****Craven's most recent, My Soul To Take, might also easily be seen to fall into this trap. I get the feeling that it does avoid this, but to explain precisely how it does evades me at this moment.

Thursday, November 25, 2010

Eating Death

If there is one moralistic message which underlines every cultural object I can think of, it is that to consume wrongly is to condemn oneself to death.

Could the obscene outpouring of pleasure at slaughtering zombies signify anything else? When ideological rigor is pursued - whether through veganism, socialism, free market capitalism - is this not the ultimate thesis we see being played out?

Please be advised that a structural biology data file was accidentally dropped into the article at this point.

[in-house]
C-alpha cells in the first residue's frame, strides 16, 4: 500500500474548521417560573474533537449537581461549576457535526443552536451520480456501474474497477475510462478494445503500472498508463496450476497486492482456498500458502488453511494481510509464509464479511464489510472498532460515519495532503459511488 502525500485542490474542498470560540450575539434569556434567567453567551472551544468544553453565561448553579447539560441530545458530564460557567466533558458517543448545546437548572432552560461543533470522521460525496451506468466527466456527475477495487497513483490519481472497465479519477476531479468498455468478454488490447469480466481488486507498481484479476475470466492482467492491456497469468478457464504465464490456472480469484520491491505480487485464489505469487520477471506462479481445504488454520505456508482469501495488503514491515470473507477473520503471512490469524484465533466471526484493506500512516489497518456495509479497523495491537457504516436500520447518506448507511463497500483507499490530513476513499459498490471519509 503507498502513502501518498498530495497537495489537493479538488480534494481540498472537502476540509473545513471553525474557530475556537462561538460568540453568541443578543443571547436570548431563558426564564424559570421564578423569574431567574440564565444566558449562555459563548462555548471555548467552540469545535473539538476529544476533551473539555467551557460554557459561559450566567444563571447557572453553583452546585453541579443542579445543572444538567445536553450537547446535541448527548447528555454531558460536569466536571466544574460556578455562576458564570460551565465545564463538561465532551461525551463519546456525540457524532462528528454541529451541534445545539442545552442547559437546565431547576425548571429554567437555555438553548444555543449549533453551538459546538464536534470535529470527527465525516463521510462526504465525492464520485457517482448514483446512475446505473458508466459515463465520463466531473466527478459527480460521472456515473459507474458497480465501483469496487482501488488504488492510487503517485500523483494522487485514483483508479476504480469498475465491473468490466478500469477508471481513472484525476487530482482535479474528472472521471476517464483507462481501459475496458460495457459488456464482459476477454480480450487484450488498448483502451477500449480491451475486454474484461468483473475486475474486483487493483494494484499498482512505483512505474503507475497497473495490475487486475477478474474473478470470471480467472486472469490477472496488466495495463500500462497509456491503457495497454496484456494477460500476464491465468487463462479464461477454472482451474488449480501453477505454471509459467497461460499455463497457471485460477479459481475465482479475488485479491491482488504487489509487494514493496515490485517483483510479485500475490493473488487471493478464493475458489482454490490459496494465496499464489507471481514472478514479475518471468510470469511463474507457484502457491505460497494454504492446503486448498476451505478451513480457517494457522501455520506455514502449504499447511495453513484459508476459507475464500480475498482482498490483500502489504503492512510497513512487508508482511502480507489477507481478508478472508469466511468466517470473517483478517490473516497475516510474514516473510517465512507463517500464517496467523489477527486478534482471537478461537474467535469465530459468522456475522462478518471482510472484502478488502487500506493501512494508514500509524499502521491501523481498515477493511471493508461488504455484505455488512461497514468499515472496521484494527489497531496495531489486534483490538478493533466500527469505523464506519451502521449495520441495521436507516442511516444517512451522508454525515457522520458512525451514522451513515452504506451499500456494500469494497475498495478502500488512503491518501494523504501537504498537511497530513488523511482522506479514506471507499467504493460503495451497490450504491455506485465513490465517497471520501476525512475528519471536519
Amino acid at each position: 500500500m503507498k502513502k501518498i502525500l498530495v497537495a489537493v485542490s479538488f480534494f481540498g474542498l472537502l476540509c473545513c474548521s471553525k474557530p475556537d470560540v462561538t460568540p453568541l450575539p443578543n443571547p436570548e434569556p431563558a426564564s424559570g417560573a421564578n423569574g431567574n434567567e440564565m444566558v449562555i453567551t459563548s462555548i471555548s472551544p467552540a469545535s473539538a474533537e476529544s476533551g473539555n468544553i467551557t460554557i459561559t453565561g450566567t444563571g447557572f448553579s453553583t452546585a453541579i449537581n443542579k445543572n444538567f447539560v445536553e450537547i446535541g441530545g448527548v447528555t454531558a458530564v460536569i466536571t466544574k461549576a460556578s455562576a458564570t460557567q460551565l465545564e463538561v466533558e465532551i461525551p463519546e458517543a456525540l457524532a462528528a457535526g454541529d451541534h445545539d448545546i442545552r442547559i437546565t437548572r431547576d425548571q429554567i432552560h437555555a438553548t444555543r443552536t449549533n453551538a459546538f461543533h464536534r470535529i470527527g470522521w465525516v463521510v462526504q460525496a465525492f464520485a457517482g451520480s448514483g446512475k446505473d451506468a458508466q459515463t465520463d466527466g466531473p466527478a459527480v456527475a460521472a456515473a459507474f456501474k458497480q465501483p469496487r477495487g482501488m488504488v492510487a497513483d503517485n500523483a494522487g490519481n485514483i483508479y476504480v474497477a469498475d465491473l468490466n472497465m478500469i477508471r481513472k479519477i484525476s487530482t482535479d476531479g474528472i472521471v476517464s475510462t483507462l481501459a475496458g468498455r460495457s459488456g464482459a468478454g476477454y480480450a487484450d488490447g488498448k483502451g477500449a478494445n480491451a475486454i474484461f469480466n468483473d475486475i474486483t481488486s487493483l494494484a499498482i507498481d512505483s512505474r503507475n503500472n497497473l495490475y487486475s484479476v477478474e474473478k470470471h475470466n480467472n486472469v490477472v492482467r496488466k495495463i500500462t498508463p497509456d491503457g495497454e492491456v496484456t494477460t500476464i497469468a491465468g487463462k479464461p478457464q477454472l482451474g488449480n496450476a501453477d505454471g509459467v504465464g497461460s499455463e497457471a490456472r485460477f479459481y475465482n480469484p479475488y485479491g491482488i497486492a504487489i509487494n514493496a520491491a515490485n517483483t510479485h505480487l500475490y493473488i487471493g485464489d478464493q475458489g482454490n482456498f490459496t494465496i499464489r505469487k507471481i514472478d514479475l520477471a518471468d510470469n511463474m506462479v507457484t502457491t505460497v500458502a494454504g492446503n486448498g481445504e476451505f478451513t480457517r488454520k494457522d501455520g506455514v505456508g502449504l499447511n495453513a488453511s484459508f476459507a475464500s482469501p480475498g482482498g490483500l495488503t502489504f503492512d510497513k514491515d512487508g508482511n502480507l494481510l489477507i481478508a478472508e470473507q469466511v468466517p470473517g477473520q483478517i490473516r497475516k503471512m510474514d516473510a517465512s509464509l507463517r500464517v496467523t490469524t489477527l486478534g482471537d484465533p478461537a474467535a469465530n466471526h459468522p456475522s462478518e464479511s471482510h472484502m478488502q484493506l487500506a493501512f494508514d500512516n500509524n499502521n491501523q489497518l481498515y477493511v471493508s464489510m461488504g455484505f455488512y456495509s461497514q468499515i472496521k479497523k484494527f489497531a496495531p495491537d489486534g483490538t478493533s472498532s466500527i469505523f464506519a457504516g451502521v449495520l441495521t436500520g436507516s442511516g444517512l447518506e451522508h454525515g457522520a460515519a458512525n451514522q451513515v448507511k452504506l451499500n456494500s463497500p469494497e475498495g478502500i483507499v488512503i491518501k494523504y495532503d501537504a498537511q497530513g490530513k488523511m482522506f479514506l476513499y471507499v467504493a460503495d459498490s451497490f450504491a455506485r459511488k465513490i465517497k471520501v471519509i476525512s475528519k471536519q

And, underlying it, the ideological equation of consumption with death.

Tuesday, November 9, 2010

Hello Kitty's Mouth

Jason Han, I Haz Mouth

There is something incredibly off-putting, to many people, about Hello Kitty's mouthlessness, that arguments from design pragmatism or relative degree of cuteness (rightly) don't quite squelch. The claim that it embeds her in an antifeminist position is well-taken, with the argument usually being that it reproduces a sense of the value of women as being contingent on their voicelessness. Jason Han's painting, I think, points a way through that impasse.